In the beginning there was a ladder between earth and heaven. Someone read Genesis and this inspired him or her to give the name to a climb in the Peak District in England. The American film has nothing to do with the walk in the Peak District and it deliberately misunderstands the biblical interpretation. The title also contains its own spoiler and this becomes apparent halfway through the film.
After Jacob’s Ladder was shown to a preview audience twenty minutes were cut from the film. Adrian Lyne is a director who is not known for restraint and good taste. He made 9½ Weeks and Fatal Attraction. On this occasion the distributors found an audience who had more sense than Lyne. The effect of the post-preview cutting was that Jacob’s Ladder emphasised philosophy rather than horror. The horror that does remain consists of disturbing visions within scenes that may or may not be hallucinations. The opening scene, which is set in the Vietnam War, is not well done. The scene, though, is short and, like the horror, it adds to the confusion and mystery. The horrific moments are not essential to understanding the film. It may have been this realisation and not the reaction of the preview audience that led to the film being cut by twenty minutes.
The film begins on a subway train. The man who rides alone is reading L’Étranger, the novel by Albert Camus. The themes of the novel are not present in Jacob’s Ladder. Yet the book is a deliberate choice by someone, the director Lyne or scriptwriter Bruce Joel Rubin. The title of the book exists in the film as a promise that what follows will have existential hints. And so it does. But Camus is crystal clear in his ideas. His existential novel is provocative and incisive. Jacob’s Ladder is an interesting film and different but it suffers from both excess ambition and not enough. The ending of the movie is both existential and humanist. The author of L’Étranger based the novel on a man who was unable to cry at the funeral of his mother. Camus would think the mix of opposing philosophies in Jacob’s Ladder amusing.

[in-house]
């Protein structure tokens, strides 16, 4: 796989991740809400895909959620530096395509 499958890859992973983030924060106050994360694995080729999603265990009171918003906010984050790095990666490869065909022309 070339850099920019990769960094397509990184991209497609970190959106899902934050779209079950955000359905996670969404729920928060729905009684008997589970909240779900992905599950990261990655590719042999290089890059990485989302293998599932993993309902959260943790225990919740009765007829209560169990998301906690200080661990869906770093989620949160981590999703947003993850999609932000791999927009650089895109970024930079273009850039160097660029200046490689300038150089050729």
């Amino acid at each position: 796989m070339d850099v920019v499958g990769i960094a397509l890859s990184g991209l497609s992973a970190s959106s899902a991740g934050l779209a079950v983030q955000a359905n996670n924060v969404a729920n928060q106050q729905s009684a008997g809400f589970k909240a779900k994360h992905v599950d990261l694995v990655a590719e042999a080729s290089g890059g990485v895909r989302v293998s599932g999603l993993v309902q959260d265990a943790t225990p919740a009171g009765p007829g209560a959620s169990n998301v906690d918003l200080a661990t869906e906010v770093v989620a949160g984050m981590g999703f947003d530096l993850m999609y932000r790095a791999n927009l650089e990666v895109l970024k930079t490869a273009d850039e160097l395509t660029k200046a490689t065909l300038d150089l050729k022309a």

Few should be surprised by the final twist in the film. Before the end there is a line of dialogue from the fine actor Danny Aielio that is a giveaway. The ending may be flawed and a little cheap but it is an improvement on the climax of Fatal Attraction. Some will argue that the ending of the film is both poignant and disturbing. Jacob’s Ladder has cult status.
For most of the film the audience is obliged to wonder what the hell is happening. No doubt this mitigated the commercial success anticipated by Lyne. The hero Jacob is either mad, a victim of demonic forces or suffering the after effects of Army administered drugs in Vietnam. Simultaneously, Jacob’s Ladder evokes A Beautiful Mind, Pi, The Manchurian Candidate and more than a few horror movies. Rubin wrote the script for Ghost as well as Jacob’s Ladder. Ghost made him money but Jacob’s Ladder reveals the concerns and fears of a scriptwriter obsessed with death. Ghost is simple and Jacob’s Ladder complicated but both assume mysteries require explanation. The resolution of the complicated plot of the latter is philosophical. After all the complexity the resolution has to be simple. This is not always the best way to approach philosophy. The ending is disturbing but the true horror of our destiny is sidestepped. The presence of a sweet-faced child is not only Lyne using pragmatic excess to manipulate an audience. It is also contradictory humanism and an unfounded attempt at consolation for gloomy Camus readers. If the ultimate horror cannot be conquered and it endures, as the film suggests, it will be grimmer than what is imagined by Adrian Lyne in Jacob’s Ladder.
American existentialism has a honourable tradition amongst the literary giants of that country. Norman Mailer is a notable example. In movies, existentialism has defined genres. This is not the same as genres and movies defining or explaining the philosophy. The existential classics from Hollywood are noir thrillers like Build My Gallows High, Detour and The Killers. Nobody mentions death in those movies because philosophical musing will only be an unwelcome brake on the narrative. A generation later, though, audiences realise that the references are not needed. We understand how death and time shape lives. Camus and Sartre were both big fans of American cinema because it was devoted to action and they believed action and not thoughts defined existence. They were pleased to see their philosophy shape mass entertainment.